Foliage Wreath Tutorial

Yay, I'm back again with another floral tutorial in collaboration with lovely Caroline from Wild Rubus! This is definitely my favourite blog column, and I am already looking forward to next months. If you missed it in October, each month Caroline and I will be collaborating on a floral based tutorial, with Caroline as the teacher, and me as the student (post author and photographer).  The finished wreath pictured below is my attempt, just to prove that should you fancy having a try, it is possible to create something yourself at home.  We hope that with me writing the tutorial as a novice, then it should be relatively easy to follow and I'll also pass along any tips that helped me.

Once again, by just using foliage, we have tried to keep costs as low as possible, which should mean, if you choose to, then you can forage quite a bit yourself.  Don't forget this is a guide, you don't have to use the same as us, just see what you can find!


You will need:

  • Wire frame (you can even find these on Amazon)
  • Reel wire, or any strong malleable wire
  • Stub wire
  • Scissors
  • Secateurs
  • Pliers
  • Damp moss (you can buy this online or from your local florist)
  • A good selection of foliage (we used 3 x types of eucalyptus, bay, curry leaf, sage and rosemary)
  • Ribbon or twine


1. Clean out any twigs or muddy bits from the moss.

2. Attach the reel wire to your frame, by wrapping it around the edge a few times.


3. Grab a large handful of moss and pack it as firmly as possible against the frame, so it feels solid and dense, then as tightly as you can, wrap the reel wire around the frame and moss to hold it in place.


4. Continue this all the way along the frame, until it is completely covered in moss.  Then to ensure the moss is firmly held in place, wrap the wire once more, spaced about 2.5 cm apart around the entirety of the frame.

5. Snip the wire from the reel, leaving about 10 cm, push it into the moss and wrap it around the edge of the frame, to hold it in place.  Make sure it is tightly wrapped, use pliers if necessary.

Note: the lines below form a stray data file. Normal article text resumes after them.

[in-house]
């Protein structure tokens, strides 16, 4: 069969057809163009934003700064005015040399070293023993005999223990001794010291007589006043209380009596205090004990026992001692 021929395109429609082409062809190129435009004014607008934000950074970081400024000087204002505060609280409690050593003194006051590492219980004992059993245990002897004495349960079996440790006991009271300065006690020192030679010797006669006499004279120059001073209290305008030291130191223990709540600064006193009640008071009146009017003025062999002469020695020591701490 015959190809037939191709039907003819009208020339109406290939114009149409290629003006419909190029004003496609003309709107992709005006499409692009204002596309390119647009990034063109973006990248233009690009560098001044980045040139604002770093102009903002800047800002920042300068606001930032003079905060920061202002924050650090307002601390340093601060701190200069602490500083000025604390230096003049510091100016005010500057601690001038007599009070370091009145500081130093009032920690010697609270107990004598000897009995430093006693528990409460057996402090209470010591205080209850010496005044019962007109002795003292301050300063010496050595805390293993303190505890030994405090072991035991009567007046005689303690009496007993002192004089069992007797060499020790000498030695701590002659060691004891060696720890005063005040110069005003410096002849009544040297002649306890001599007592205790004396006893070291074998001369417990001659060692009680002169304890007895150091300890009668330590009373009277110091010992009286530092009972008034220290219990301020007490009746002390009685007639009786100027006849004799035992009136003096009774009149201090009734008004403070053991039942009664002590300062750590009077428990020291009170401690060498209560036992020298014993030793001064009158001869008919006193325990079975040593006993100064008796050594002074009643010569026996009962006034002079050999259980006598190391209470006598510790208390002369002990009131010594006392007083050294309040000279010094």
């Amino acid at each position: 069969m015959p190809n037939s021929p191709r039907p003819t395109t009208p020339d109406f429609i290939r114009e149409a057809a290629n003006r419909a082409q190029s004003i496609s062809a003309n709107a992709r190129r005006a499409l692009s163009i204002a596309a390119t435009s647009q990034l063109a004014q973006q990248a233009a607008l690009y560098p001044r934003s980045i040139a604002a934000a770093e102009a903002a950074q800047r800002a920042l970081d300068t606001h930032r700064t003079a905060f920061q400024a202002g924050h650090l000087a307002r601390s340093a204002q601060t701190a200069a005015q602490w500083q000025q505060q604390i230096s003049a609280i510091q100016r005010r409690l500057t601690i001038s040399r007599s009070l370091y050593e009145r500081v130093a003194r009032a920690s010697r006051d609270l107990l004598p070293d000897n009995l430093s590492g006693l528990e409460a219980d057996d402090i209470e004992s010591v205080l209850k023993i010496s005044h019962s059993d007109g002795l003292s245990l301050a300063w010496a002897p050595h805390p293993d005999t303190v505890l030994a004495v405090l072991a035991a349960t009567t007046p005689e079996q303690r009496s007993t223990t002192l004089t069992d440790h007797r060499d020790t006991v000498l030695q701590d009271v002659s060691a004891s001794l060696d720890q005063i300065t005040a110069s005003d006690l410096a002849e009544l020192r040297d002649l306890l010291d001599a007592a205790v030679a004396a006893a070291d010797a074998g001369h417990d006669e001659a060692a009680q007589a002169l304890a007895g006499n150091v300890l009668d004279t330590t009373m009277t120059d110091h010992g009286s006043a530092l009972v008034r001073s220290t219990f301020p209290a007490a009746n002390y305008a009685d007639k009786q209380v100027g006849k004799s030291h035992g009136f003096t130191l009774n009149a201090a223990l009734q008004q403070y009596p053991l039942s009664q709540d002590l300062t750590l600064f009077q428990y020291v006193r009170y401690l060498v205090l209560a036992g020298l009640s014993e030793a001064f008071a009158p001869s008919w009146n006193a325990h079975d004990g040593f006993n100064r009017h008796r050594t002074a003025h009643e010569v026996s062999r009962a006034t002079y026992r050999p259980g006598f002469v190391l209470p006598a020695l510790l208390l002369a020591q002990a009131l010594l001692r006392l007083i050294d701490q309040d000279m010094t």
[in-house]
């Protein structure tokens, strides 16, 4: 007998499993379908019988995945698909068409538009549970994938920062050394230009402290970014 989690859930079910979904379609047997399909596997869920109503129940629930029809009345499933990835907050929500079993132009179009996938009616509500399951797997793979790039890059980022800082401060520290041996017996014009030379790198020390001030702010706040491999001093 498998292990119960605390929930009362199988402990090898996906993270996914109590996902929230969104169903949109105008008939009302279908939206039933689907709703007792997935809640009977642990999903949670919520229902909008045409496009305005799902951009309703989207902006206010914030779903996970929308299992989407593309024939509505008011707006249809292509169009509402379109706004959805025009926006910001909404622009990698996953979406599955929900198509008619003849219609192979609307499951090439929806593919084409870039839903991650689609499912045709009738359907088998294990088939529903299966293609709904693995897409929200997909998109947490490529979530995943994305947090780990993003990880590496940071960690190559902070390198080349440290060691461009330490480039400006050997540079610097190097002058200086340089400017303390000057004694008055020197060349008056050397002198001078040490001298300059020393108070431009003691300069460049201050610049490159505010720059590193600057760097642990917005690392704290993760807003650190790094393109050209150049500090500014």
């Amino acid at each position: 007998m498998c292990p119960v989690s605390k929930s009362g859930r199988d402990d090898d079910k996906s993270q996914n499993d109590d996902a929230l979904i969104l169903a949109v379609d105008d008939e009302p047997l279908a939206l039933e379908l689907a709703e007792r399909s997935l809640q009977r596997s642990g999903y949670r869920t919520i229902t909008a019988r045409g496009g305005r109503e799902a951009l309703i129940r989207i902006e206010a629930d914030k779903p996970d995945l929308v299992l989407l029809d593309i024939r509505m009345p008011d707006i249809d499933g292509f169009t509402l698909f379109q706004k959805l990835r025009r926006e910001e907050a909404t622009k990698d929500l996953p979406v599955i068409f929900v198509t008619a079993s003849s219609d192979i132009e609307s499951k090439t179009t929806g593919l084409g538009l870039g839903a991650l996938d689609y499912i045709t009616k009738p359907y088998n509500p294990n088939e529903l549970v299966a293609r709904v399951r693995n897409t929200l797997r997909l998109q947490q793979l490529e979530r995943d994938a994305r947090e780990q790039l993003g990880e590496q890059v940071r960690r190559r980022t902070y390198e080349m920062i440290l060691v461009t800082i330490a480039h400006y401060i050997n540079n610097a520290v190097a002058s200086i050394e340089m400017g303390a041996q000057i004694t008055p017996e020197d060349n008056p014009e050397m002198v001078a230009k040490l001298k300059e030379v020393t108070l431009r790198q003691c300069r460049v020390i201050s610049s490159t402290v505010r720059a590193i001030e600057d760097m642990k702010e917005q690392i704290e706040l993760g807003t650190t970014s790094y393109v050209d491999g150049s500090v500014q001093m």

6. Give the moss a bit of a haircut to neaten it up.


7. Snip the foliage down to lengths of between approximately 15 and 20 cm, thinking carefully about where you snip it, to get the most from each branch. Then gather little bunches of foliage together, you can either group like with like, or mix them up a bit, depending on the look you want.


8. Feed the reel wire back through the frame and once more, wrap it around the frame edge to secure, then lie your first bunch of foliage on the moss ring and wrap the wire around the bunch and frame, as close to the neck of the foliage as possible to hold in place.  Once again, wrap as tightly as you can, and repeat a couple of times.


9. Make up another bunch and lay it so it covers the stems of the previous bunch, wire over the stems as before.


10. Continue in this way, until the whole ring is covered in foliage, making sure you cover the inner and outer edge.


11. Finish by snipping and wrapping the wire around the edge of the frame again a couple of times, and pushing the end into the moss.

12. Once you have covered the ring, fill in any gaps, by making up little posies or individual stems; wrap a piece of stub wire really tightly around the stem/s, leaving two ends about 5 cm long to make a prong to push in the moss ring.


13. Push the wire prong in the moss as hard as you can at a right angle, you can then bend the wire to get the foliage to sit in the position you would like it.


14. To finish, add ribbon or twine by folding a long enough piece to hang on your door in half, loop it around the ring, and then thread back through itself.



Hints & Tips:

  • This is a pretty messy job, be prepared to get your hands and the floor dirty!
  • Be aware that wrapping the wire is tough on your hands.
  • The moss must be packed very tightly, I struggled with this to start with.
  • Using pliers does help, you can give everything an extra twist to ensure it is secure.
  • If you find it easier, you can add single stems at a time rather than little bunches.

You may have spotted the wreath in yesterday's Styling the Seasons post, I couldn't resist using it, before I hang it on my front door next week.

I hope you enjoyed the tutorial, I would love to see pictures should you have a go yourself.  If you pop over to Caroline's blog, you can read all about the beautiful foliage we used, and get to see her finished wreath too.

Have a good week.

Emma x